You are looking at the Southeast or "Backsides", L-R:
Cima Occidentale, Cima Grande, Cima Piccola, Punta di Frida, & Piccolisima:

And circled is the Refugio Lavaredo,
With a good view L-R, of:
Cima Piccola, Punta Frida, Piccolissima.
We climbed the arete of the Cima Piccola, the Spigalo Gialo (sp) translated as the "Yellow Edge",
Requiring 12 topo'd pitches, 9 ropelengths for us.
(Rick's earlier photos featured a climb of the Piccolisima).

Here is the more Iconic Northwest side of these historic walls:
A climb on this side briefly related upthread by R Muir.
This is also the theater upon which Huber performed a magnificent solo.

Tarbuster

climber
right here, right now
Topic Author's Reply - Sep 26, 2006 - 11:29am PT
Grazie!
I was both the leader and the team "seamstress".

I wipped up 4 packs the day and night prior to our departure for Italy,
Each with a different color back panel for quick ID.

My concept was two fold: to make a nice gift to my friends,
As well to insure we all had a proper rucksack appropriately fit to the required loads.
Les

Trad climber
Brooklyn
Sep 26, 2006 - 02:03pm PT
Every now and then, the real potential of an online climbing forum is realized, as this thread so vividly demonstrates. In spades.

Bravo! Grazie!
Tarbuster

climber
right here, right now
Topic Author's Reply - Sep 26, 2006 - 11:52pm PT
Thank You Les,
Er I Mean, Grazie!
Buono Fortuna!

This is the Yellow Edge of the Cima Piccola,
A nice, say 400+ meter route, crux up high...
And the Refugio Locatelli, where we stayed the night before.
WBraun

climber
Sep 27, 2006 - 12:01am PT
The Cima Piccola diretissima, ve drop a drop of water and there we go?

Very good Roy, 400 meters plus with crux at the end where one will be tired?
Tarbuster

climber
right here, right now
Topic Author's Reply - Sep 27, 2006 - 12:01am PT
Well, I don't have a topo to the route,
But here is a map written, er, printed on a napkin:
Tarbuster

climber
right here, right now
Topic Author's Reply - Sep 27, 2006 - 12:15am PT
Perhaps Dr Verner Braun,
Yes one might be tired if one were to follow such a drop's path.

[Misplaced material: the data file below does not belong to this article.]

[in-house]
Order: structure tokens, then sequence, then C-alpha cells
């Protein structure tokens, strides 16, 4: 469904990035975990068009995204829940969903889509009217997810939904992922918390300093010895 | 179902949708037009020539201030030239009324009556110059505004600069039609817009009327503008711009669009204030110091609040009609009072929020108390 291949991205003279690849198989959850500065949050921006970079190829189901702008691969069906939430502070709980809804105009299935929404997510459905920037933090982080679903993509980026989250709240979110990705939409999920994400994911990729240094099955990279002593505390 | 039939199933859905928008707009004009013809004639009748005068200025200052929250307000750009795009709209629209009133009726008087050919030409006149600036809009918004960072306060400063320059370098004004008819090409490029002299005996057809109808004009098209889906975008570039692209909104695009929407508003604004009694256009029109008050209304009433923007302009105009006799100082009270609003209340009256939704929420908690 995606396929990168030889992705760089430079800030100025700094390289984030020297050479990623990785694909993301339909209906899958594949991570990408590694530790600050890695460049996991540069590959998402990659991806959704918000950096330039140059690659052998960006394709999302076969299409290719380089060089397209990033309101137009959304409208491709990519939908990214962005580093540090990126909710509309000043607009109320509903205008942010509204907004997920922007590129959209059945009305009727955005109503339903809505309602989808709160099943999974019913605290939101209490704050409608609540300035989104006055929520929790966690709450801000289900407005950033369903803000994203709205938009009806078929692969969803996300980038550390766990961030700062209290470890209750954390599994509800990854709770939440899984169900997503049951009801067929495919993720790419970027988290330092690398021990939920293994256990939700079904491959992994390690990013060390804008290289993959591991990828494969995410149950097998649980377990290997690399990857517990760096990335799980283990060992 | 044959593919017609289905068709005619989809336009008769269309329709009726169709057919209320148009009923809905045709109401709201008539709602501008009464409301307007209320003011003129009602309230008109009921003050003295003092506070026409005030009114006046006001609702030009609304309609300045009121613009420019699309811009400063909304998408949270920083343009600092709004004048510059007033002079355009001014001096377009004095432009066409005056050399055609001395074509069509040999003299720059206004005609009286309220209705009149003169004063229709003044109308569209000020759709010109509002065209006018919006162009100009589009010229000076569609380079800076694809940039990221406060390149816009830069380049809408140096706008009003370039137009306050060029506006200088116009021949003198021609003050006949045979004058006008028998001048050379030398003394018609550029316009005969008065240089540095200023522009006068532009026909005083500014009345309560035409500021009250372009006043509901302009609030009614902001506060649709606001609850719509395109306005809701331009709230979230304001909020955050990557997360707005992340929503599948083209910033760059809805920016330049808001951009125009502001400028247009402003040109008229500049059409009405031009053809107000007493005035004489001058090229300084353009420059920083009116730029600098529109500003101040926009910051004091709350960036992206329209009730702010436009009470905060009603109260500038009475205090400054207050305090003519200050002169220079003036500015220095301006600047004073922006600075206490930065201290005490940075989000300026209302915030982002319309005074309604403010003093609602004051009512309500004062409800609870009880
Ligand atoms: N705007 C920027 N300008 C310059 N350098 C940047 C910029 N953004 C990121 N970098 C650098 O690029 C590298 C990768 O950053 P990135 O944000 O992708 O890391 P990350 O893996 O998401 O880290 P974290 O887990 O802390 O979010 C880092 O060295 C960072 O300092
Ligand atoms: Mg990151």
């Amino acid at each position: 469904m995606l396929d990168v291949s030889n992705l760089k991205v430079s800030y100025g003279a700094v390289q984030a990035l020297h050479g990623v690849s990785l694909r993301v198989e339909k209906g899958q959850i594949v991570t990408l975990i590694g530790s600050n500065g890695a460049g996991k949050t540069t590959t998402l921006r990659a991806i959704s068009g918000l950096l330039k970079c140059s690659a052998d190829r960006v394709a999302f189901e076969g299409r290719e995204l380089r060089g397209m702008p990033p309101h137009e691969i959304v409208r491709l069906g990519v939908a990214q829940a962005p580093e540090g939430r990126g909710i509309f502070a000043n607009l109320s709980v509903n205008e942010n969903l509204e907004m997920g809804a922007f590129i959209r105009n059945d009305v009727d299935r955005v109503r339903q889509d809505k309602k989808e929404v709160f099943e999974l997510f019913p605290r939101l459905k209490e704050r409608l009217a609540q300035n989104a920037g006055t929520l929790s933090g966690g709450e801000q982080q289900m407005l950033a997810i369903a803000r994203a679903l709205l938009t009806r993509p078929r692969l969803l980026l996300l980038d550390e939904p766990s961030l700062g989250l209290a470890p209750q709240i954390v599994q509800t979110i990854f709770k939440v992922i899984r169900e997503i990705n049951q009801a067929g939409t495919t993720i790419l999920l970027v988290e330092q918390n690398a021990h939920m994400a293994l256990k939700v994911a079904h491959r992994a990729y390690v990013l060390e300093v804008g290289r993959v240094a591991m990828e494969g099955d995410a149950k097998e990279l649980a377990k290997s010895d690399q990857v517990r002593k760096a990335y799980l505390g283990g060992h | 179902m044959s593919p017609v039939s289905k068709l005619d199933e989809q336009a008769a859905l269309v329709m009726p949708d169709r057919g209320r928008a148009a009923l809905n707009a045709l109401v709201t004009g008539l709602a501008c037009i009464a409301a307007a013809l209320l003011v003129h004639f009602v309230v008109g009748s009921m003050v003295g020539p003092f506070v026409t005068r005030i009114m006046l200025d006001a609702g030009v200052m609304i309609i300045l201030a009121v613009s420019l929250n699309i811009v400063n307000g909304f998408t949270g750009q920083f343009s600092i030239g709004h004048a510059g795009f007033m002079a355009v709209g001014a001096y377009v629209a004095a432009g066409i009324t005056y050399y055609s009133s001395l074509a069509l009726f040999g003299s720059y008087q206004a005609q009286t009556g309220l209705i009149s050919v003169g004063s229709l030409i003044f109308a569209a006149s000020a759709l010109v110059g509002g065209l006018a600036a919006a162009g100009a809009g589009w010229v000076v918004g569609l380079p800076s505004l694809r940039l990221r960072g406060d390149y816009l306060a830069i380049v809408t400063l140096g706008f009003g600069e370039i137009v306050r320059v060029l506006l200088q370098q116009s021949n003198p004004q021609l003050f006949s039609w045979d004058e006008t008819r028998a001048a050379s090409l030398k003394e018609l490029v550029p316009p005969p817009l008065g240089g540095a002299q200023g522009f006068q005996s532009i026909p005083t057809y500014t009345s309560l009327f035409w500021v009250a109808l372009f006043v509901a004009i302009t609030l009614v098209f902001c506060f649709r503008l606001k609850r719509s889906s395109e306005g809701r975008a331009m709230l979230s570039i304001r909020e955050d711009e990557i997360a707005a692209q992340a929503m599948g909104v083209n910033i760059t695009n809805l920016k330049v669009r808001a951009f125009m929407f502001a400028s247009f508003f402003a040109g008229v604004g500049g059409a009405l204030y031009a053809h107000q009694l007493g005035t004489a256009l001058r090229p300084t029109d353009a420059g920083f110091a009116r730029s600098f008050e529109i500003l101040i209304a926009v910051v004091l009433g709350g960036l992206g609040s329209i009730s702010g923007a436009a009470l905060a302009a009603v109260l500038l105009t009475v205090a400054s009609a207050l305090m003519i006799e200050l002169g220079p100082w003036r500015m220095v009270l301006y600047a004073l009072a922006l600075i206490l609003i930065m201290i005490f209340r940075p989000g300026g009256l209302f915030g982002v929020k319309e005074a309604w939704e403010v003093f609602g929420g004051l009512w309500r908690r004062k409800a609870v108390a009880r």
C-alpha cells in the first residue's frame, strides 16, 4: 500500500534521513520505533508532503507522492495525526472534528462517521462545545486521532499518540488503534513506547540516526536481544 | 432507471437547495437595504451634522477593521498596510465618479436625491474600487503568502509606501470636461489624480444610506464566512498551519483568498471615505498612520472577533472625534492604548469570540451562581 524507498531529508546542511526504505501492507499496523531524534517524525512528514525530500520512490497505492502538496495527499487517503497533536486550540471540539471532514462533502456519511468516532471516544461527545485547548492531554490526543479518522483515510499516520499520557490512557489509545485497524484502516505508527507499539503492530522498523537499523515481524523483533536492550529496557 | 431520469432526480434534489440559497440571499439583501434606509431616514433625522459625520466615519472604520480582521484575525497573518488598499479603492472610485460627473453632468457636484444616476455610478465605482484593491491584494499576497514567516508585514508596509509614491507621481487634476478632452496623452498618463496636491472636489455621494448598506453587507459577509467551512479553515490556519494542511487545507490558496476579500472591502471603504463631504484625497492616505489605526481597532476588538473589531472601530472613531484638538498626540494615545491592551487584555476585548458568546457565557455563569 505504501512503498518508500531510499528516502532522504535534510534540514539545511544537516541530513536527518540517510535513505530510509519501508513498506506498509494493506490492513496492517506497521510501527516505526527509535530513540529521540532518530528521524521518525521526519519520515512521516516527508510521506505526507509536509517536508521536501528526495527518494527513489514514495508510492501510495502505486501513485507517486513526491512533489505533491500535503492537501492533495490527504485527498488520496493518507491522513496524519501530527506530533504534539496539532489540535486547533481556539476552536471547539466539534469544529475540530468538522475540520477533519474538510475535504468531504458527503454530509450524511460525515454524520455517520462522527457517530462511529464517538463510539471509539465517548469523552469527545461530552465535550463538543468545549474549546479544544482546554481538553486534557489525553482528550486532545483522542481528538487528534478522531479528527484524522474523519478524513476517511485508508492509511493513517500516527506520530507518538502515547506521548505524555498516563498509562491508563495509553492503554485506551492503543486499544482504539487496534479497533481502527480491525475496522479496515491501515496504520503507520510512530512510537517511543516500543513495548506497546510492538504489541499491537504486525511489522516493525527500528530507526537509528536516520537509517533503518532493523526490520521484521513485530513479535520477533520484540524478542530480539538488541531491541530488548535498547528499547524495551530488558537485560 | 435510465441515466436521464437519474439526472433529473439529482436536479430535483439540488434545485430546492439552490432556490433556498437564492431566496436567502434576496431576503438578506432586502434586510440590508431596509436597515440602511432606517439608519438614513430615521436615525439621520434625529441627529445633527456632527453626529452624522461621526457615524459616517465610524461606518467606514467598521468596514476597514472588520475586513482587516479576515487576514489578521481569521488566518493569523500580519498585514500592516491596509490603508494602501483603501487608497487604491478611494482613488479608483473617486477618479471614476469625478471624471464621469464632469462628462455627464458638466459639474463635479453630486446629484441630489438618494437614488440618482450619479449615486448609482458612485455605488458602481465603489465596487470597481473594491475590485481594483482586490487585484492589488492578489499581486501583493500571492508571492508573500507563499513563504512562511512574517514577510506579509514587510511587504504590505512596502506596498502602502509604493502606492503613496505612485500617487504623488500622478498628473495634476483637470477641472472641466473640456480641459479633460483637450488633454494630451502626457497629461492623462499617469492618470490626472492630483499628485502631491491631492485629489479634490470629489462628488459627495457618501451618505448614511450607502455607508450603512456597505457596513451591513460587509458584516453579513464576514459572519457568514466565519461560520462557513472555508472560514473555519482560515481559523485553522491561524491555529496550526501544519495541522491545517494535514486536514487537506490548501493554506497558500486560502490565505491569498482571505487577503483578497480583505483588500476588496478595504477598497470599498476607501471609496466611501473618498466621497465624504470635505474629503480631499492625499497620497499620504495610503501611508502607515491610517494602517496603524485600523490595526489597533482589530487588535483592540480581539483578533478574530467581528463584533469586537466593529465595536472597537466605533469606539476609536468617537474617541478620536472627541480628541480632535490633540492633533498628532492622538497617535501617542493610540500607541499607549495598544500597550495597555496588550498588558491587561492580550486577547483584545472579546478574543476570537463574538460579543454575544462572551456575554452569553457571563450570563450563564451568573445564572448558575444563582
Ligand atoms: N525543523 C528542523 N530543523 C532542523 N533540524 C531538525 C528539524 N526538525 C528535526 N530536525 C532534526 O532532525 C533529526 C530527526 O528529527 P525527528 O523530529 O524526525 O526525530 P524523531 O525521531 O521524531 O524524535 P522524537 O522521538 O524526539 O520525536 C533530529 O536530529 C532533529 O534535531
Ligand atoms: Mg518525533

(But that would put you on the wicked pumper sport route)
Tarbuster

climber
right here, right now
Topic Author's Reply - Sep 27, 2006 - 12:33am PT
Whereas we chose the classic line,
Which wanders to the right in the mid section,
But back to the edge where the hard bit hangs.

The rock is superb and kinda lumpy and golden,
With forgiving features, such as this crack-like crux:

How does one route find on such a structure?
Mostly you just follow mangled soft iron pitons...

Tarbuster

climber
right here, right now
Topic Author's Reply - Sep 27, 2006 - 10:23am PT
Randi,
Cool & Relaxed High on the Route,
On a Narrow Ledge Out on the Arete:
The Upper Portion of the Arete,
With a Climber in the Upper Crack System,
From Paulcke & Dumler's "Hazards in Mountaineering.
sketchy

Trad climber
Vagrant
Sep 27, 2006 - 01:07pm PT
Great thread tarbuster, I have definatly added Italy to my list. Thanks for taking the time.
Tarbuster

climber
right here, right now
Topic Author's Reply - Sep 28, 2006 - 11:00am PT
Reaching For The Summit:

A view from the top, a snappy descent, a toast to the most!
Tarbuster

climber
right here, right now
Topic Author's Reply - Sep 28, 2006 - 05:22pm PT
Tarbuster

climber
right here, right now
Topic Author's Reply - Sep 28, 2006 - 10:06pm PT

Finito!
Thanks Randi!

(The End)
curlie

Trad climber
SLO, CA
Oct 7, 2006 - 03:59am PT
First of all, a giant THANK YOU to Bonnie Kamps, who sent me another disc. Subsequent pix are either hers or Jim Wilson's. Here's a shot that Chris already posted, of the inimitable Ms. Kamps on a via ferrata:

The first stop was Bolzano. We wandered around the city for a little while and stumbled across a farmer's market:

Then we, of course, found the climbing store. They had the biggest pack I had ever seen in my life. Here's my impression of the kind of person it would take to carry a pack like that:

They also had these cool wood carvings of Italian mountaineers. I don't remember who they were carvings of, but they were life-sized and really cool:



Our first climb was a 4-pitch route up one of the Cinque Torri. The Cinque Torri (5 Towers):

Me and Chris marveling to be in such a fabulous place:

It only had 2 5.6 moves, so we drug my Mom along (she's the redhead):

Coaching Mom through the first 5.6 move: